A third-level student recently mailed Sound Advice. They were applying to volunteer in a developing country to further their studies but had some concerns about their hearing, and keeping their aids working.
This student did not know where to post their questions or to seek advice, so Sound Advice‘s Caroline Carswell is responding on the basis of her experience of backpacking, camping and volunteering overseas with digital hearing-aids.
My advice is not to let your concerns put you off volunteering overseas, if it’s your dream. Letting these concerns stop you taking the trip might leave you with regrets at a later stage!
Small steps are the best approach to addressing issues that may arise. The essential tricks are to show the host organisation (1) your ability (2) that you really want to do this trip and (3) you believe in yourself.
Once you’re prepared on those fronts, the interviewer will believe in you! (this is my own experience – try it)
Before your interview with the organisation, prepare these points:
* what to say if you’re asked a question like, “will your hearing put you at risk on this trip?” You might say, “it hasn’t stopped me so far, but at the same time, I don’t knowingly put myself – or others – at risk.”
* examples of work-arounds if any, you’ve used before (how you handled a challenging situation, or how your aids were kept safe during sports activities)
* a recent copy of your audiogram (to show on request only)
* certificates or letters of reference for similar activities/work you’ve done (produce only if requested)
Now, to travelling with & keeping hearing-aids safe when away.
Before leaving, do this:
- have the aids serviced, and buy a pile of batteries for your trip – have you a battery tester? (this can tell you if the fault’s with the battery/aid)
- ask your clinic for 5-10 new earmould tubes. Learn to change the tubes yourself (in any heat, they may harden faster & hurt your ears)
- if you’re concerned your aid/s might fall off during activities, get ‘retainer bands’ to keep them in place while they’re worn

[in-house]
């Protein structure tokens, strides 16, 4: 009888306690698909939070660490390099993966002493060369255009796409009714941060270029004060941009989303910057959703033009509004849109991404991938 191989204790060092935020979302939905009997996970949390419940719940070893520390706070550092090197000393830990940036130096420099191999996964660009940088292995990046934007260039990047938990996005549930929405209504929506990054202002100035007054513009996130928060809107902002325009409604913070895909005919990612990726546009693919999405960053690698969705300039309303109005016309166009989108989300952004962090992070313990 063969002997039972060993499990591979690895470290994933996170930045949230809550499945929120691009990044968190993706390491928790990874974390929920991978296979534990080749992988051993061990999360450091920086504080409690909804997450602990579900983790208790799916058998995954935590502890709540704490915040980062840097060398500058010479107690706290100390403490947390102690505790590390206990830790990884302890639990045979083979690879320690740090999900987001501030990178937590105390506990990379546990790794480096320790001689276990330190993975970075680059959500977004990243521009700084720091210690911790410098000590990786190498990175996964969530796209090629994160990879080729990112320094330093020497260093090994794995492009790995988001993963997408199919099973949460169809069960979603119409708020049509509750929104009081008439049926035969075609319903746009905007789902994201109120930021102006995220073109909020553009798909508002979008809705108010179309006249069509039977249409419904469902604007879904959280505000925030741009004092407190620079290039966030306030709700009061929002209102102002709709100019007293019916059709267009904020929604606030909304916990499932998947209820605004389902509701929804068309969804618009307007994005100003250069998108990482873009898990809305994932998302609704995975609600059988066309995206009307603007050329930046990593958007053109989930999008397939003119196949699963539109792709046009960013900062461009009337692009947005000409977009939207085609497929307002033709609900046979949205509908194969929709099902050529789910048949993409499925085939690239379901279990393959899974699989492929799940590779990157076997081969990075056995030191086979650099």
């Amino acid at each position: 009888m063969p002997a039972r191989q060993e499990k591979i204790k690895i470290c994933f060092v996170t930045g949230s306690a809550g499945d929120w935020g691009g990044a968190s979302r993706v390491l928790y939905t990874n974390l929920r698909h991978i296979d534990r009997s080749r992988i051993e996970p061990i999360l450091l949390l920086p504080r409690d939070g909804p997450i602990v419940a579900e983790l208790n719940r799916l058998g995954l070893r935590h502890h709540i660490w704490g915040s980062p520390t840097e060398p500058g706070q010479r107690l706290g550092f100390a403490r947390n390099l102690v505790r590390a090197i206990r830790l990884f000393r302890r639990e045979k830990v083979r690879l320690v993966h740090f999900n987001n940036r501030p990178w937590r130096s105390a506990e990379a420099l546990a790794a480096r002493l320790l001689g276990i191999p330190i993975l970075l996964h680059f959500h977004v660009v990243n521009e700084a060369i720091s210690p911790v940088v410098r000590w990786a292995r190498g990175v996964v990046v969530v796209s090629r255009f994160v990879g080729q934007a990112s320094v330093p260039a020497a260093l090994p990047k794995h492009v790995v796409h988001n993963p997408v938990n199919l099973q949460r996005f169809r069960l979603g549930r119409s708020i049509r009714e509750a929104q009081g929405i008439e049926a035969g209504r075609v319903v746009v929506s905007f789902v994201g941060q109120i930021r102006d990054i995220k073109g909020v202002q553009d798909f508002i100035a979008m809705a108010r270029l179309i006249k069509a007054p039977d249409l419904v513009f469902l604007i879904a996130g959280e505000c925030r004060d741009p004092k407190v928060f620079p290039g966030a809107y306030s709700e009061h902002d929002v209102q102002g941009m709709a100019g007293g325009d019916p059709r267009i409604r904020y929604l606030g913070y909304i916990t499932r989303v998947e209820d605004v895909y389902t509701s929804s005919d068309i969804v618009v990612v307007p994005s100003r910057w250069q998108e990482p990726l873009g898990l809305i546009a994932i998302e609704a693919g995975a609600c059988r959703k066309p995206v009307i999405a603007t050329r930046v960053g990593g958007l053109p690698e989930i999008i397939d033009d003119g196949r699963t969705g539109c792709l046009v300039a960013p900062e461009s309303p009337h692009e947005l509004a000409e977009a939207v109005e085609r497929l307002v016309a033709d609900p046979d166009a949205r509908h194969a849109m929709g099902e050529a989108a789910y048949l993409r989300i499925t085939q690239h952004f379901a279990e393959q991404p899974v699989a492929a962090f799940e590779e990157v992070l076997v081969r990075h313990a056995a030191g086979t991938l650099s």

- ask the clinic for a dry-box to store your aids at night/or in emergencies (this protects them from dust/damp/humidity & knocks)
- buy a small, waterproof wallet-holder (put the aids in their drybox in this when showering, at the beach or caught in torrential rain)
- get a soft, padded travel wallet to put your aids into at night (best if waterproof holder also fits into this) – when sleeping, this travel-wallet can go inside your pillowcase, or somewhere you feel is really safe.
- take some plastic zip-lock bags, wrap your batteries in these & put into different travel bags – this way, you always have a battery supply
- before packing, line your empty backpack with a big strong plastic bag that wraps over the top – this keeps everything dry while travelling!
- pack nail-scissors, sellotape, dental floss and masking tape for minor repairs of gear – on one extended trip my Vibralite alarm watch was taped to my wrist every night after the strap broke.
When you’re away and meeting new people, or dealing with airports, border or customs controls, it’s good to be upfront about your hearing at the outset. In my experience, saying “I don’t hear well” rather than “I’m deaf”, can be better-received by strangers. Translate this phrasing to the local language as relevant – this worked for me in French and Spanish, in different countries.
Plan for emergencies, such as asking room-mates to alert you if a fire alarm sounds, and think what you’d do if you got into a potentially tricky situation.
Above all, give the application process for this trip, your best shot. If you don’t try, you won’t know and might miss a big opportunity!